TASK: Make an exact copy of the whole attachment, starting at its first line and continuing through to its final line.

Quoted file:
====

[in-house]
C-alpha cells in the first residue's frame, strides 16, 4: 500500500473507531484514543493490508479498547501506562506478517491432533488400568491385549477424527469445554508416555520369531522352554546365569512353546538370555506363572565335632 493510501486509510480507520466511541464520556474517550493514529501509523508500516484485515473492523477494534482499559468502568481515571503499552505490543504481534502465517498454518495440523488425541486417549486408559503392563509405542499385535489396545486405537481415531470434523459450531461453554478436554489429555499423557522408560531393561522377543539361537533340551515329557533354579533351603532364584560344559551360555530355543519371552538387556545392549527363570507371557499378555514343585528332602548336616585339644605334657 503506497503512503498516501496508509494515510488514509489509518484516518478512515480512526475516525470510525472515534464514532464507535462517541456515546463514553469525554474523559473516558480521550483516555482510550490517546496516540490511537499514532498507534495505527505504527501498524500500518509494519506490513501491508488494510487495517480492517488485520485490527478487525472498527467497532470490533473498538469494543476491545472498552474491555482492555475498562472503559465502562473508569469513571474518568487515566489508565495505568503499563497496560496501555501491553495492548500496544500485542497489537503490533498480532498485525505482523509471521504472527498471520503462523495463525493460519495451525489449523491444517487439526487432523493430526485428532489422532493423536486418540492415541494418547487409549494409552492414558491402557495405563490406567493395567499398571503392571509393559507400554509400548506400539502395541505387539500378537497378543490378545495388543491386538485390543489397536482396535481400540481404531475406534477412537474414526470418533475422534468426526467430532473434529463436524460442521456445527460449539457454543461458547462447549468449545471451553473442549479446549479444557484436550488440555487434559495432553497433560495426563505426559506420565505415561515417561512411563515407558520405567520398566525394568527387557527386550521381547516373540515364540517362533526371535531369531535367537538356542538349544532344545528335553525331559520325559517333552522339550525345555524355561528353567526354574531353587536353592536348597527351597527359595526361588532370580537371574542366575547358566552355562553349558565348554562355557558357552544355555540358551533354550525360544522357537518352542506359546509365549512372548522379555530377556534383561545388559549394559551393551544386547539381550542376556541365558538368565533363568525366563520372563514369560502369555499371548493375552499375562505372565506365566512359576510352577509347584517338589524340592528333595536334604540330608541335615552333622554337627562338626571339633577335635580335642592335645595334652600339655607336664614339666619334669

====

[in-house]
C-alpha cells in the first residue's frame, strides 16, 4: 500500500473507531484514543493490508479498547501506562506478517491432533488400568491385549477424527469445554508416555520369531522352554546365569512353546538370555506363572565335632 493510501486509510480507520466511541464520556474517550493514529501509523508500516484485515473492523477494534482499559468502568481515571503499552505490543504481534502465517498454518495440523488425541486417549486408559503392563509405542499385535489396545486405537481415531470434523459450531461453554478436554489429555499423557522408560531393561522377543539361537533340551515329557533354579533351603532364584560344559551360555530355543519371552538387556545392549527363570507371557499378555514343585528332602548336616585339644605334657 503506497503512503498516501496508509494515510488514509489509518484516518478512515480512526475516525470510525472515534464514532464507535462517541456515546463514553469525554474523559473516558480521550483516555482510550490517546496516540490511537499514532498507534495505527505504527501498524500500518509494519506490513501491508488494510487495517480492517488485520485490527478487525472498527467497532470490533473498538469494543476491545472498552474491555482492555475498562472503559465502562473508569469513571474518568487515566489508565495505568503499563497496560496501555501491553495492548500496544500485542497489537503490533498480532498485525505482523509471521504472527498471520503462523495463525493460519495451525489449523491444517487439526487432523493430526485428532489422532493423536486418540492415541494418547487409549494409552492414558491402557495405563490406567493395567499398571503392571509393559507400554509400548506400539502395541505387539500378537497378543490378545495388543491386538485390543489397536482396535481400540481404531475406534477412537474414526470418533475422534468426526467430532473434529463436524460442521456445527460449539457454543461458547462447549468449545471451553473442549479446549479444557484436550488440555487434559495432553497433560495426563505426559506420565505415561515417561512411563515407558520405567520398566525394568527387557527386550521381547516373540515364540517362533526371535531369531535367537538356542538349544532344545528335553525331559520325559517333552522339550525345555524355561528353567526354574531353587536353592536348597527351597527359595526361588532370580537371574542366575547358566552355562553349558565348554562355557558357552544355555540358551533354550525360544522357537518352542506359546509365549512372548522379555530377556534383561545388559549394559551393551544386547539381550542376556541365558538368565533363568525366563520372563514369560502369555499371548493375552499375562505372565506365566512359576510352577509347584517338589524340592528333595536334604540330608541335615552333622554337627562338626571339633577335635580335642592335645595334652600339655607336664614339666619334669